Convicted murderer unsafe for campus community

Raymond Luc Levasseur was the leader of the Marxist revolutionary group United Freedom Front, which plotted a series of nine bank robberies and at least 20 bombings along the East Coast between the years 1976 and 1984. The group attempted to kill two Massachusetts state troopers and succeeded in killing a New Jersey state trooper. The group’s members, including Levasseur, were convicted of conspiracy, murder and attempted murder, among other charges. Levasseur was released from his 18-year prison sentence in 2004.

This is not a man that many people would want to be in close quarters with, especially at a place where people are supposed to feel safe: a college campus. Yet, some professors at the University of Massachusetts not only want this convict on their campus but also want him to speak directly to their students.

Levasseur was scheduled to speak at the Amherst Libraries’ fifth annual Colloquium on Social Change in order to represent the social unrest of the late 1960s, but his speech was canceled after Massachusetts Gov. Deval Patrick had a “strong reaction” to the matter. The president of the State Police Association of Massachusetts, Rick Brown, said school officials should be “ashamed” to grant a forum to him.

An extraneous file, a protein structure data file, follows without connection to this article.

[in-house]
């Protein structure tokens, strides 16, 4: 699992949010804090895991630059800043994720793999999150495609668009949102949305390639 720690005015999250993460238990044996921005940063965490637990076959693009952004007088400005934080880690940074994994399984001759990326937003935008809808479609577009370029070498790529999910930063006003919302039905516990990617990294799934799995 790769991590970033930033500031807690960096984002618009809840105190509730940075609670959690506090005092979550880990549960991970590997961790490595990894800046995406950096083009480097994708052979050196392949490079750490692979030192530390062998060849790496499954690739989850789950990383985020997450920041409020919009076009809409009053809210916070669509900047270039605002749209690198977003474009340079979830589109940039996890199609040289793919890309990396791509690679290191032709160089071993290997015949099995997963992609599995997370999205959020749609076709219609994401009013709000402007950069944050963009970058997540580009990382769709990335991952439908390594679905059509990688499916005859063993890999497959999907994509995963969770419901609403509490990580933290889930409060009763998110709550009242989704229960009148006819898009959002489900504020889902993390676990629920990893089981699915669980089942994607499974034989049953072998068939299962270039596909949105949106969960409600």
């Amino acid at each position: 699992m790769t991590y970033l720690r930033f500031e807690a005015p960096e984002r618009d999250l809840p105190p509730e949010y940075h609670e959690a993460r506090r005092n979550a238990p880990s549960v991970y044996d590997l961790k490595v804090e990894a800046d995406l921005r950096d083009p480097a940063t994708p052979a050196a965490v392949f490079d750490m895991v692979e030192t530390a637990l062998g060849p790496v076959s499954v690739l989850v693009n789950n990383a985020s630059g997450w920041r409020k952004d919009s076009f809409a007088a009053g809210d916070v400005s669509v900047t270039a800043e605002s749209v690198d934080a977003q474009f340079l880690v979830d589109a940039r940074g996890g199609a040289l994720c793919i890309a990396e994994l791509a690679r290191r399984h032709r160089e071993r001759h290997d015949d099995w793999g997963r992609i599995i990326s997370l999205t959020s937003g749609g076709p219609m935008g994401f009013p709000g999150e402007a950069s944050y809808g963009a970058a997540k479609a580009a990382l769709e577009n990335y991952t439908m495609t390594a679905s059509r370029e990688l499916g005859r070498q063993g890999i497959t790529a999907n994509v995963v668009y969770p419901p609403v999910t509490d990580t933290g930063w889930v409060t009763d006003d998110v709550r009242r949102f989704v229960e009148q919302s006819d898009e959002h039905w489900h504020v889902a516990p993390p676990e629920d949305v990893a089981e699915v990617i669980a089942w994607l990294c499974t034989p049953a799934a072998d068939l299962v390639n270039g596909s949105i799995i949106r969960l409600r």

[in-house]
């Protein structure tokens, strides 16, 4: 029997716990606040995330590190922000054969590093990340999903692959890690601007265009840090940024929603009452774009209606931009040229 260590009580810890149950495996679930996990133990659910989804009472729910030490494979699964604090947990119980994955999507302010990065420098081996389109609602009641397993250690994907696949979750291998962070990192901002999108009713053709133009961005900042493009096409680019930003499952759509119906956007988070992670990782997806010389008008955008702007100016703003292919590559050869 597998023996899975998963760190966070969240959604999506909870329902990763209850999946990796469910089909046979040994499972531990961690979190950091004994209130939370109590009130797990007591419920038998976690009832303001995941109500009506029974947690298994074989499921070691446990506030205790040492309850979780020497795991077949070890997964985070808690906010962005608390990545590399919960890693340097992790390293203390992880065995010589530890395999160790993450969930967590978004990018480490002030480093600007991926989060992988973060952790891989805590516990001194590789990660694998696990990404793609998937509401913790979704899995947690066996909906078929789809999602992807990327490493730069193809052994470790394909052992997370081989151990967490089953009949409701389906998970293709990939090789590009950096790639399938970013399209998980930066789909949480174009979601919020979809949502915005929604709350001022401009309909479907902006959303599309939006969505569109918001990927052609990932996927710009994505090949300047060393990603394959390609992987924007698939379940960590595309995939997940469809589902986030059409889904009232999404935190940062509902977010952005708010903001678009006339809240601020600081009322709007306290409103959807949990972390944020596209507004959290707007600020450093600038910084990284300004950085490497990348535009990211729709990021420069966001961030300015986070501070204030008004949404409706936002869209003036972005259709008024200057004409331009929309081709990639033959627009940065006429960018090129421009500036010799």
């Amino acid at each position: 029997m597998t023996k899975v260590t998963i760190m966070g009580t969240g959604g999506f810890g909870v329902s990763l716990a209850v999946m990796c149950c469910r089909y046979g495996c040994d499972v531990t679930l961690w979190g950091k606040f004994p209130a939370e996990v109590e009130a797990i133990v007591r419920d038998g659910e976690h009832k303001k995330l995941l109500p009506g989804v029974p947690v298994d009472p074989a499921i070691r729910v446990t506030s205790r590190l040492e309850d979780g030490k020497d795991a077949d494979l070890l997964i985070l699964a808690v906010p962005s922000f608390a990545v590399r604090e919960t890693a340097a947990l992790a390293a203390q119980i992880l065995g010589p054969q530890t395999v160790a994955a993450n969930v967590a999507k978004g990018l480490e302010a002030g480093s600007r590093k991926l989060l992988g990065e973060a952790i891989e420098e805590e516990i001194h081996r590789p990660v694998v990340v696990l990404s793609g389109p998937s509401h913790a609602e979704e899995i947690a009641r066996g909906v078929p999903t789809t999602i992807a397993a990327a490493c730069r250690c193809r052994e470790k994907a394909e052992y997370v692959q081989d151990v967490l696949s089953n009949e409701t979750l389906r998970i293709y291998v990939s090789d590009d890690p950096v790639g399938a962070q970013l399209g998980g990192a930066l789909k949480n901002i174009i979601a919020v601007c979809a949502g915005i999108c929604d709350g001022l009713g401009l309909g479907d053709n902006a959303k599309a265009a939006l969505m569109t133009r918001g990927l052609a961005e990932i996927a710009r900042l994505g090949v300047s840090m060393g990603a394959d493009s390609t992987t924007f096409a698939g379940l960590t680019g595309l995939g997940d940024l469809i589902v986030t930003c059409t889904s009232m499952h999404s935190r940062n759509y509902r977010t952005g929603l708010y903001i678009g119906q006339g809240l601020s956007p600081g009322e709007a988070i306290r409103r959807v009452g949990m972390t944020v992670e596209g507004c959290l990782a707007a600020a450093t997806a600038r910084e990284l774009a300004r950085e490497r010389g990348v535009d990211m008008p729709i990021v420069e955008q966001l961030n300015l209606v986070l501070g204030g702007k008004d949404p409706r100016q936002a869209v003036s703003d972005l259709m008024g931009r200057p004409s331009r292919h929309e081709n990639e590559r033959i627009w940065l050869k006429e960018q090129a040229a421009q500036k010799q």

“He shouldn’t be allowed to talk to any students,” Brown said to “Why give this man any credibility to speak in an academic environment? He has no remorse, and who knows if he’s out to recruit.”

It was a small group of faculty members who decided to invite Levasseur to the UMass campus, and the university is clear in showing its lack of support. However, the university has anti-censorship rules, and while the administration does not deem his speaking appropriate, academic freedom must prevail.

Not only is the invitation extended to Levasseur inappropriate, but it is also unsafe. He could have plans to murder, rob or even bomb students or buildings at the university. He’s done all of these things before. Not only that but he could have an ulterior motive, not to educate, but to persuade students to follow his actions or views. This could cause a revolt against any sort of formal administration, which makes it a matter of security.

Would the university allow Osama bin Laden to speak? He was a bomber as well. What about the Unabomber? I bet a lot of people would find what he has to say interesting, but I guarantee that he would never be allowed on a college campus.

Levasseur is no different than any other terrorist criminal. He is a man of no repentance, no regret and quite possibly has concealed plans to attempt to corrupt college students into his lifestyle.

Kait Staffieri is a sophomore psychology major from Dallas.